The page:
Bright-Minded Home – April 2014


Q+A with artist Mark Kelly on found objects and fire


Belfast artist Mark Kelly attended Massachusetts College of Art and is part owner of Belfast’s Åarh?s Gallery, where his work is on display. He is constantly in the process of drawing, assembling things, destroying things, taking photographs, and—always—collecting found objects.

Q: When and why did you start using found objects?

A: I started collecting found objects as a kid, long before I used them as art-making materials; I’ve always been a bit of a hoarder. Found objects bring a history with them that you can’t create in the studio. The patinas, rips, holes, stains—the wear and tear an object accumulates during its lifetime makes it interesting to me. Working with these objects helps me look at life in a more positive way: all the stuff we endure as human beings—good and bad—makes us who we are.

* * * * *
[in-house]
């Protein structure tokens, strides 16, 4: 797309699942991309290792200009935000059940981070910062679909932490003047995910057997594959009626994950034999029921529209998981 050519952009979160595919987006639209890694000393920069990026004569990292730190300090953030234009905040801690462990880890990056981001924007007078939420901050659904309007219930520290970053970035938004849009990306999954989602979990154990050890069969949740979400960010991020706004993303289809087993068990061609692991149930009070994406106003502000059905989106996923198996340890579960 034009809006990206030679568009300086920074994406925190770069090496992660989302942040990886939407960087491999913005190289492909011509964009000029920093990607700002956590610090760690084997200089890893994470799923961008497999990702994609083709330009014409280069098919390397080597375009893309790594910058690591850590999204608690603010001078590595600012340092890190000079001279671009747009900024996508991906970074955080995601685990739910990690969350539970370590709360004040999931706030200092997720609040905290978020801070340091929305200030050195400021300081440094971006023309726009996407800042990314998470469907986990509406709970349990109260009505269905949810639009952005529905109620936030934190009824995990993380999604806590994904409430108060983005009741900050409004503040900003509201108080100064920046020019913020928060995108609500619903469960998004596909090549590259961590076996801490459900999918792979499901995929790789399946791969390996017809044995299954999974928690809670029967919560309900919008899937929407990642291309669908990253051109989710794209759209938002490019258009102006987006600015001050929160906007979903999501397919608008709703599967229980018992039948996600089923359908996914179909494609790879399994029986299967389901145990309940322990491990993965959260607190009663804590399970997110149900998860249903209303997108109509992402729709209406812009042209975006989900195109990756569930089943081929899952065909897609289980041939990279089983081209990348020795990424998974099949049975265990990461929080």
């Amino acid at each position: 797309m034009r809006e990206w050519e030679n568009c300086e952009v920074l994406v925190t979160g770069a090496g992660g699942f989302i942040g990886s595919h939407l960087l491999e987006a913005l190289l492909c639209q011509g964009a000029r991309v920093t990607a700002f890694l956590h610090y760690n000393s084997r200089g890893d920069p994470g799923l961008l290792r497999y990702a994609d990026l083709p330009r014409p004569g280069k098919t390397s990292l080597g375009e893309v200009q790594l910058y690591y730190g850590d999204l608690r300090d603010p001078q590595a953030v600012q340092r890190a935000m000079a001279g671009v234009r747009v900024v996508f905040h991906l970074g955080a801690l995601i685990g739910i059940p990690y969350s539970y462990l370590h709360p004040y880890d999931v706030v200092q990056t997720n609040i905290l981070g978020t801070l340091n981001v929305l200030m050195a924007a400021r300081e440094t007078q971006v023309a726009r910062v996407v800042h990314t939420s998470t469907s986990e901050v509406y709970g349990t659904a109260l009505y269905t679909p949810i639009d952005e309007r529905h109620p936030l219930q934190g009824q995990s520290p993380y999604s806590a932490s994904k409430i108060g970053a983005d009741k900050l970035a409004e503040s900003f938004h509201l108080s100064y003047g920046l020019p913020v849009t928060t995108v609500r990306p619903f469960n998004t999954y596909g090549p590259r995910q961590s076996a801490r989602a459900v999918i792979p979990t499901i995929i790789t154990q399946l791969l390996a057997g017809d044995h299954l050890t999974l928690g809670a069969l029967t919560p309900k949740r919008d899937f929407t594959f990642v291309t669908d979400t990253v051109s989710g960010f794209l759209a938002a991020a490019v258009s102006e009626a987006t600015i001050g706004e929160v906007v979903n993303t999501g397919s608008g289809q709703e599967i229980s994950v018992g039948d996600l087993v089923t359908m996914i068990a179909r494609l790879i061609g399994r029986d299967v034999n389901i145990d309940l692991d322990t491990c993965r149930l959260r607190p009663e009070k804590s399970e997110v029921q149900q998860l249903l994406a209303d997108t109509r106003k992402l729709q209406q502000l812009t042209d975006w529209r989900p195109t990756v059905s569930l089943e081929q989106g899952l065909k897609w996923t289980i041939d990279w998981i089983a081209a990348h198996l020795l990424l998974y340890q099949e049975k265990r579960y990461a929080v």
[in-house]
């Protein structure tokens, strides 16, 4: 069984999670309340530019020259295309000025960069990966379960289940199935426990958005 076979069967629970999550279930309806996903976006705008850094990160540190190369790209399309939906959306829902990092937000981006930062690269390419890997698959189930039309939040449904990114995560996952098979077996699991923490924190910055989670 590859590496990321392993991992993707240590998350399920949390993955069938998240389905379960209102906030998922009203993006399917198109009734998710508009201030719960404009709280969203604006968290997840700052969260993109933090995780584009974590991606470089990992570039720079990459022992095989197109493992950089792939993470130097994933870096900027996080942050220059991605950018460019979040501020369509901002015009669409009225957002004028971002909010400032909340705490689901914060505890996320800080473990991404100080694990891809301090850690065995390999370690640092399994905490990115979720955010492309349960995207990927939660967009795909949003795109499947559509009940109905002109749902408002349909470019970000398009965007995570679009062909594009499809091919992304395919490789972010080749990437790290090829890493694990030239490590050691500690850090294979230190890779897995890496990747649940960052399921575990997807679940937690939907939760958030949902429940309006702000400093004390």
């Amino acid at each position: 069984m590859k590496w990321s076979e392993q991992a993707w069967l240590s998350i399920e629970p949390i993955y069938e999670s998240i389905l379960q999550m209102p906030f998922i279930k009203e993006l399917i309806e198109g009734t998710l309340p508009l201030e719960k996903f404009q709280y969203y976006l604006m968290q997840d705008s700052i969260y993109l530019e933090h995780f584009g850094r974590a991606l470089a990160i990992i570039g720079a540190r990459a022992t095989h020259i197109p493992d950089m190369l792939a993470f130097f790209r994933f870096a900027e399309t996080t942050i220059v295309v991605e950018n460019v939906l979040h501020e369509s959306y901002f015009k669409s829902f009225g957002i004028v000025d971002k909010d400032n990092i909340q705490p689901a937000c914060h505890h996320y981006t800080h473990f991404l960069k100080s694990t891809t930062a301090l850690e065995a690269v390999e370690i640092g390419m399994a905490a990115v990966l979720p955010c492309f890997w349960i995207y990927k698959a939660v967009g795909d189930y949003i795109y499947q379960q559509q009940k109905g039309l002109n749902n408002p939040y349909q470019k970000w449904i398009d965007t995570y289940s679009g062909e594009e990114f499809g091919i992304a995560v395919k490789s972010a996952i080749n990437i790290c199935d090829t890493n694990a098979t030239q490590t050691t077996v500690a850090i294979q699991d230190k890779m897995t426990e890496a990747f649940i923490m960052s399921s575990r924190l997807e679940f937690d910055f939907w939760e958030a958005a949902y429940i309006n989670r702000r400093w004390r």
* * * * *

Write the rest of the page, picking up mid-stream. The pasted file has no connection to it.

Q: How does your work with fire factor into this?

A: I became inspired to work with fire when collecting used fireworks. I would deconstruct them and use the burned paper in collage. In the same way that I repurpose found materials, I try to find new life in something that has run its course with its original intent. For example, I’ve made drawings using the ash of previous drawings that I’ve burned.

Q: In what ways do you live sustainably at home or in the studio?

A: Everything gets reused or repurposed. Fallen tree limbs in my yard become sculpture, cereal boxes become stencils, tea-bag wrappers become notepaper. There is potential in every little scrap—you just have to think creatively to find what that is. It’s alchemy.  

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